Portrait of a World Champion

Magnus Carlsen (30 November 1990)

Magnus Carlsen

Magnus Carlsen, in full Sven Magnus Øen Carlsen, was born on 30th November 1990 in Tønsberg, Norway.

Carlsen's father first taught him the rules of chess when he was five years old. Aged eight, he took part in his first tournament. Carlsen finished second in the boys' under-12 section at the 2002 FIDE World Youth Championship in Iráklion, Greece.

In January 2004 he won his first tournament, at Wijk aan Zee in the Netherlands. Though he played in the weakest C-group, his total domination of the tournament, perhaps best illustrated in a 29-move game ending in checkmate, marked him as a player with massive potential. This win also prompted American grandmaster Lubomir Kavalek to nickname Carlsen the Mozart of chess. In March 2004, at a blitz tournament in Reykjavik, he beat former World Champion Anatoly Karpov and drew in a game against former World Champion, Garry Kasparov. Carlsen obtained the grandmaster title by finishing joint second at the Dubai Open Championship in April 2004.

He finished in tenth place at the 2005 World Cup in Khanty Mansiysk, Russia. He thus became the youngest player to earn a place in the Elista Candidates matches. These were played in 2007 and its top four players received a place at the FIDE World Championship later that year in Mexico City. However, in the Elista qualifying tournament, Magnus was defeated by Armenian player Levon Aronian in the first round.

Carlsen went on to win at the Pearl Spring tournament in Nanjing, China, in October 2009 with 8 out of the maximum 10 points, and this was considered one of the all-time best tournament performances. In November that year, he won the World Blitz Championship in Moscow.

FIDE announced, in its January 2010 rating list, that Carlsen was the top rated player in the world. He had recently turned 19, so he was the youngest player to ever become number one. Also in 2010, Carlsen was hired by the Dutch clothing company G-Star in an advertising campaign. Carlsen caused quite a stir of surprise in the chess scene when in November 2010, he decided to miss the 2011 Candidates matches, arguing that the championship structure was flawed and that the reigning champion should not receive an automatic seeding into the final round.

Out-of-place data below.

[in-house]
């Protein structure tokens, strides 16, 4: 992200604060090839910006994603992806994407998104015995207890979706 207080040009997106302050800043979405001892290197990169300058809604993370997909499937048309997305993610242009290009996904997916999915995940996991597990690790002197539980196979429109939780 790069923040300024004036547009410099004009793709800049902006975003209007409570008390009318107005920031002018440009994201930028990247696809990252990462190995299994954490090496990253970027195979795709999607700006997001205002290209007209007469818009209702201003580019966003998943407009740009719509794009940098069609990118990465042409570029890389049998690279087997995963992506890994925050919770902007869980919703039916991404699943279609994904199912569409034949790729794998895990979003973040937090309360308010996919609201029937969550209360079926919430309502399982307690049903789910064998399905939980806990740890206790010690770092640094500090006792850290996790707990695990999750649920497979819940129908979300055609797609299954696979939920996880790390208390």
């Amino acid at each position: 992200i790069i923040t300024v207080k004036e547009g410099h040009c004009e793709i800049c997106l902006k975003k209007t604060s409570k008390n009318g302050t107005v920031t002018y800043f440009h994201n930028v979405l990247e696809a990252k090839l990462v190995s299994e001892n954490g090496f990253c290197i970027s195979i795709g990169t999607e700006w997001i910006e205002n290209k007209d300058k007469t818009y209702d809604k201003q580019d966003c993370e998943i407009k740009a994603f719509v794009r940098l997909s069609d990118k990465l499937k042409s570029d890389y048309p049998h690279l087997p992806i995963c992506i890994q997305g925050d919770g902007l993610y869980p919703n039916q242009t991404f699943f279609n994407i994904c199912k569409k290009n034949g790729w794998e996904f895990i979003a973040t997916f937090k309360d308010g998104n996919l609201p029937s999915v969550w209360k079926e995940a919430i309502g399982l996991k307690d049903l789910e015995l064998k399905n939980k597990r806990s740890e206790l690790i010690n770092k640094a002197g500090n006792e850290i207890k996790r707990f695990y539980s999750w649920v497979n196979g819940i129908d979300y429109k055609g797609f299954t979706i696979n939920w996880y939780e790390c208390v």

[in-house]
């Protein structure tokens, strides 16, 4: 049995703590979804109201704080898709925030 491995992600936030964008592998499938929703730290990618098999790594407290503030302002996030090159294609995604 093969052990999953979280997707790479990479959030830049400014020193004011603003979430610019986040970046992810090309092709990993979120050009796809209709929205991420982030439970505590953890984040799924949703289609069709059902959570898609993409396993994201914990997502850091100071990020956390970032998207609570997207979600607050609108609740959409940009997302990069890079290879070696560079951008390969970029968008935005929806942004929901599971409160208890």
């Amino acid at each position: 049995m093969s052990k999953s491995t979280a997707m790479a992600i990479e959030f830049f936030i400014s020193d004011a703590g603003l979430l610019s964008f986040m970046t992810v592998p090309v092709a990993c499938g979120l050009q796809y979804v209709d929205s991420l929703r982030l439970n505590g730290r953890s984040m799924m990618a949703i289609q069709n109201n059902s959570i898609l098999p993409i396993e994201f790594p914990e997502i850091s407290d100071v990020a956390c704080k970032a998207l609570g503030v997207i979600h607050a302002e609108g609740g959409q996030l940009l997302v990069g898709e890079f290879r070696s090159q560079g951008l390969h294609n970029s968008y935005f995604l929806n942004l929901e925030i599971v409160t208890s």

However, Carlsen did take part in the 2013 Candidates tournament in London. There he secured the challenger spot against Indian Viswanathan Anand, since he had collected enough wins in the tournament to overcome the Russian Vladimir Kramnik, who had the same total number of points. In November 2013 Carlsen defeated Anand in ten games in their first match in Chennai, India, by the score of 3 wins and 7 draws. Carsen was the second youngest player, after Kasparov, to win the World Title. On the May 2014 FIDE rating list, Carlsen reached his top Elo rating of 2882, the highest in history. He defended his title successfully in November 2014, once again defeating Viswanathan Anand, this time in Sochi, Russia. In November 2016, he defeated Russia's Sergey Karjakin to claim his third World title. The twelve-game match ended in a tie, but Carlsen prevailed in the rapid tiebreaks, winning with a spectacular queen sacrifice in the final game.

From the onset of his career, Carlsen impressed his coaches with a prodigious memory. This he has used in his career to play a wide range of openings. He favours a positional style of play in which the maximising factor is overall control of the board, rather than attacking opponent’s pieces.

Who knows what Carlsen will be capable of in the future years? One thing is certain - he belongs to an era where the top players' average age is continuously decreasing, and the competition is very tough at the highest level, so it is comparatively harder to hold on to one's supremacy now, than it was in recent years. Only time will tell!

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